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Acura, Lexus in New Wave of GT3 Cars Set for Debut

Acura NSX GT3, Lexus RC F GT3 set for 24-hour race debuts in Daytona…

Photo: John Dagys

Photo: John Dagys

This weekend’s Rolex 24 at Daytona will see the international debuts for both the Acura NSX GT3 and Lexus RC F GT3 cars, in what’s been an intensive, and strikingly different development paths for the two manufacturers in the rollouts of its new GT machinery.

The latest manufacturers in the ever-growing GT3 platform will go up against the established likes of Audi, Porsche, Ferrari, Lamborghini and Mercedes-AMG, for what’s shaping up to be the most competitive IMSA WeatherTech SportsCar Championship season to date in the GT Daytona category.

According to Paul Gentilozzi, who’s heading up the 3GT Racing team that will give the new Lexus its 24-hour race debut, there’s undoubtably a high level of expectation involved.

“I think it’s a combination of excitement and apprehension,” he told Sportscar365. “When you represent a program of some size, as ours is, you worry more about failure than you do success because you don’t want to fail.

“I think there’s more self-induced pressure than anything.”

The pressure to perform is even greater with the second go-around of the RC F, after the Japanese manufacturer opted to mothball its underperforming first-generation model last year and build an all-new GT3 car that would better fit within the FIA’s performance window.

The revised car has already gotten off to a promising start, winning in its race debut in VLN9 in October with the Farnbacher Racing team, with Gentilozzi’s Michigan-based squad having taken delivery of its first chassis shortly after.

With extensive mileage already under their belts, Gentilozzi said he’s been pleased with the team effort between Toyota Technocraft, Toyota Racing Development in Japan and the U.S.-based TRD in the RC F GT3’s development.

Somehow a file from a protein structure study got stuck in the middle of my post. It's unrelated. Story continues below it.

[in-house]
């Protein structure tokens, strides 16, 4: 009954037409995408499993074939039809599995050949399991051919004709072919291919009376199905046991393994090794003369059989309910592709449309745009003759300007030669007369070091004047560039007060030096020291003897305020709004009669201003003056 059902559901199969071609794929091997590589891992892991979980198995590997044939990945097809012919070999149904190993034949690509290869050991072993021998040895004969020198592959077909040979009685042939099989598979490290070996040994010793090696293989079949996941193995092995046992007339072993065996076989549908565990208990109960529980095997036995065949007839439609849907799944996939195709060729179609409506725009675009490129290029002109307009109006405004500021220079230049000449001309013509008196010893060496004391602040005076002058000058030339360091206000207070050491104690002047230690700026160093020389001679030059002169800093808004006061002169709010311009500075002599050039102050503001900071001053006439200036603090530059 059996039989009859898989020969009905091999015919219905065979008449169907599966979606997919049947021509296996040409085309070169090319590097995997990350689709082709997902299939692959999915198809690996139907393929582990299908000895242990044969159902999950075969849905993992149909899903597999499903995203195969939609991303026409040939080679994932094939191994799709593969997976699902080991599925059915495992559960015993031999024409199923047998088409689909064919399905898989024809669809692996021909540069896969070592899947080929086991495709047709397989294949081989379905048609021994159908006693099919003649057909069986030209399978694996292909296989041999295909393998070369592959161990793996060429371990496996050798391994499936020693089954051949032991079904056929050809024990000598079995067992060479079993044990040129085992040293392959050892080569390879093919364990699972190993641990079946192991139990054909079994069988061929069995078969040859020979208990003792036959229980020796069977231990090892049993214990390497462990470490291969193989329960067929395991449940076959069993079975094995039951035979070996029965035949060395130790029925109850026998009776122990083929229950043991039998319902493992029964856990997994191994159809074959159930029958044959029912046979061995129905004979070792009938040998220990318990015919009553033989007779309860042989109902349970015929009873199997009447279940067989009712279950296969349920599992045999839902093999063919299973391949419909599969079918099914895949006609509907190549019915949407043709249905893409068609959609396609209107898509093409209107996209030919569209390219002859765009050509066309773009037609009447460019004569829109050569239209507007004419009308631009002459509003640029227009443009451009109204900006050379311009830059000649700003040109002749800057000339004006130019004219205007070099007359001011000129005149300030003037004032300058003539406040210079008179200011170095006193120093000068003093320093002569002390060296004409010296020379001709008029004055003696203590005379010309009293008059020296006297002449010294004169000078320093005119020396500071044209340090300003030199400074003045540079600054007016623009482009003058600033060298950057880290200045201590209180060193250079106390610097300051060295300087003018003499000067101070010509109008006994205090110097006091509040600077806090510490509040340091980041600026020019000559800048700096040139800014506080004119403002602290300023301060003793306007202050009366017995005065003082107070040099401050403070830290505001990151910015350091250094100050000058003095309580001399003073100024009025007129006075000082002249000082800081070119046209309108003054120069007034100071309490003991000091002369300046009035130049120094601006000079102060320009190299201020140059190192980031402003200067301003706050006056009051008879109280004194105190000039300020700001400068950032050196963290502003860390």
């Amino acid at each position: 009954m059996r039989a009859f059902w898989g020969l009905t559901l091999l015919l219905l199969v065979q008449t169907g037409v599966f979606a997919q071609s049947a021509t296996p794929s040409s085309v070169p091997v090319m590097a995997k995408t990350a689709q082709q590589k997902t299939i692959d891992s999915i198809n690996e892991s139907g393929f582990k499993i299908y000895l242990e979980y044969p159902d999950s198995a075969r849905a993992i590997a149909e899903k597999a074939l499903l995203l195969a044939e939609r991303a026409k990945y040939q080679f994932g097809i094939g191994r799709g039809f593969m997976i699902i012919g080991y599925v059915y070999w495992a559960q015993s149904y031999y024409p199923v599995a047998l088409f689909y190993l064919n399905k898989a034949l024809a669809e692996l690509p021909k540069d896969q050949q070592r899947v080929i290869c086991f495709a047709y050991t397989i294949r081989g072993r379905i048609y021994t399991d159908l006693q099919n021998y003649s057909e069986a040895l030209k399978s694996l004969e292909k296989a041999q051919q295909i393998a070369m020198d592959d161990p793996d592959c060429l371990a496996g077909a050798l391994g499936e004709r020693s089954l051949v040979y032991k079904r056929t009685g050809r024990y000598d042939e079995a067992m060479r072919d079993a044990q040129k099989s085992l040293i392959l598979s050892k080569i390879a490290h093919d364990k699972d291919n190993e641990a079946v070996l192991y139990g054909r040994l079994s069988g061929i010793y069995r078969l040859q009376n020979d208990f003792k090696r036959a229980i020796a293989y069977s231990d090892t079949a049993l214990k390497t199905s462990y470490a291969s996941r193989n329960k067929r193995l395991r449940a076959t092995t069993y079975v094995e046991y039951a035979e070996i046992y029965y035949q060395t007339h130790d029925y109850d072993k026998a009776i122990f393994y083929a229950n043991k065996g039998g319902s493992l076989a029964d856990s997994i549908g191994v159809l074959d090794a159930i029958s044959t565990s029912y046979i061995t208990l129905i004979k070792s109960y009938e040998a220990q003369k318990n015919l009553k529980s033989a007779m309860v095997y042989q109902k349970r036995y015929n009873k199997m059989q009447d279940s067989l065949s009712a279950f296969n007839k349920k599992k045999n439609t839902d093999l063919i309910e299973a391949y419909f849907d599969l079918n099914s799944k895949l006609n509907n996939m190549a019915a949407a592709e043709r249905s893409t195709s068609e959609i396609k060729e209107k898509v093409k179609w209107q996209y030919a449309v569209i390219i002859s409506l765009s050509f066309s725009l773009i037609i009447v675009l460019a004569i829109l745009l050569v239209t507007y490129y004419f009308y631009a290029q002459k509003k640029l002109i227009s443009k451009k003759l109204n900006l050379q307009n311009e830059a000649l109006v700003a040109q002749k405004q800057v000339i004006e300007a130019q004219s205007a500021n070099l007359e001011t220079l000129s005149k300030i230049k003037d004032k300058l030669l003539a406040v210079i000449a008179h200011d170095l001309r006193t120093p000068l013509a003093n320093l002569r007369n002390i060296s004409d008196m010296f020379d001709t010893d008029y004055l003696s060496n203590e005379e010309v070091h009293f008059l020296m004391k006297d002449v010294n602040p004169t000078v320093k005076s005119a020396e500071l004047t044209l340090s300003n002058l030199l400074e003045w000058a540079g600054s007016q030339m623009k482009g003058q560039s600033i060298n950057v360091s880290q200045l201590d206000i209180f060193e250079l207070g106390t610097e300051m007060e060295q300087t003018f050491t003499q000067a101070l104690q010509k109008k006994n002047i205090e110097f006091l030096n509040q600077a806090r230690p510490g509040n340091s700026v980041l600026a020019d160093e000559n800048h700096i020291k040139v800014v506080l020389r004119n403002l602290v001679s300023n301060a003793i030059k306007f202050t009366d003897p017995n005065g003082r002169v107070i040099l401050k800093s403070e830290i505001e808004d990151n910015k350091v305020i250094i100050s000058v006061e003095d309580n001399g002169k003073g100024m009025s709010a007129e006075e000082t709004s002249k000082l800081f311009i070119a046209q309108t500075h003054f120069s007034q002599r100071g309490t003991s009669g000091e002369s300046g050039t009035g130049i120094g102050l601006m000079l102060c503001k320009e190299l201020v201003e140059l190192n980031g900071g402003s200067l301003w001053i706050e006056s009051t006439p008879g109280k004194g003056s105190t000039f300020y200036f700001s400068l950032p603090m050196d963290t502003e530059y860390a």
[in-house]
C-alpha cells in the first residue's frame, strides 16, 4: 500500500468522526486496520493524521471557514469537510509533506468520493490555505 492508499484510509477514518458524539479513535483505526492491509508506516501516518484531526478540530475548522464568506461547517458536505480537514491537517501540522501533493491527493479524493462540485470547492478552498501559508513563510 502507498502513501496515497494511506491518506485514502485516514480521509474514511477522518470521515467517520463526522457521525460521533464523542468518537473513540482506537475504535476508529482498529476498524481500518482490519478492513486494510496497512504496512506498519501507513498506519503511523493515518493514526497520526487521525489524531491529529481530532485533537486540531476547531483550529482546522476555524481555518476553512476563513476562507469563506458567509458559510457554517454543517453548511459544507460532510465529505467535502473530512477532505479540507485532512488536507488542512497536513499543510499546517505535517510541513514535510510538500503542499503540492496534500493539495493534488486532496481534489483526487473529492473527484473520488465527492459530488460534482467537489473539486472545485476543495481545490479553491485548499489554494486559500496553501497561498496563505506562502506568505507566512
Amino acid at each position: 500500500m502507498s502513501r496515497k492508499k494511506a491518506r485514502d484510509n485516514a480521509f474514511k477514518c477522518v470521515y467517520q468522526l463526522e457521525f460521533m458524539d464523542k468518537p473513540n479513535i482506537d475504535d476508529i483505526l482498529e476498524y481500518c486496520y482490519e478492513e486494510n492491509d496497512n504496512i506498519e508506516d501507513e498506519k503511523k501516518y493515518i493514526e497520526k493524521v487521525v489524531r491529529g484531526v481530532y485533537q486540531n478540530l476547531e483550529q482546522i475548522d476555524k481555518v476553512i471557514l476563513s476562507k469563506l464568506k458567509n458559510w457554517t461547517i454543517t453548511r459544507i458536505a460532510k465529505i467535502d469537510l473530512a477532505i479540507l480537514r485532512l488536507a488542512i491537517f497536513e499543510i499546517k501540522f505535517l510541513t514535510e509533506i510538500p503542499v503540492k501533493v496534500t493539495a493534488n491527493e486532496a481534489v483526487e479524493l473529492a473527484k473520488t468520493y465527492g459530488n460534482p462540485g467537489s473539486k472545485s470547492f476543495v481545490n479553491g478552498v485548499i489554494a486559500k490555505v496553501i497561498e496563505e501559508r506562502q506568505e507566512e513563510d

“You have three different cultures you have to assimilate,” he said. “The TRD guys are very involved in NASCAR. But they have a lot of road racing knowledge in a lot of the people in their program.

“Steve Hallam is the technical manager and under Steve, who has a lot of Formula One experience, are great guys. They’ve been very open to helping us with the resources they have and helping us learn what we don’t know.

“TTC from Japan, this is their child. We’re really pleased they’re helping us at the level they are.”

Acura, meanwhile, has taken a different approach to the launch of its highly anticipated NSX GT3, which also started life in Japan, but has since seen a varied test program and multi-national involvement.

Italian squad JAS Motorsport, Honda’s World Touring Car Championship partner, was initially tabbed to spearhead the program, before California-based Honda Performance Development took over the project last spring.

“We were not involved from the beginning so we had a quick learning curve to see how the car was and what we needed to do to make it appropriate for IMSA endurance racing,” HPD Race Team Leader Allen Miller told Sportscar365.

“In six month’s time, we’ve had to tackle quite a few things. I’d say we’ve come pretty far with it.”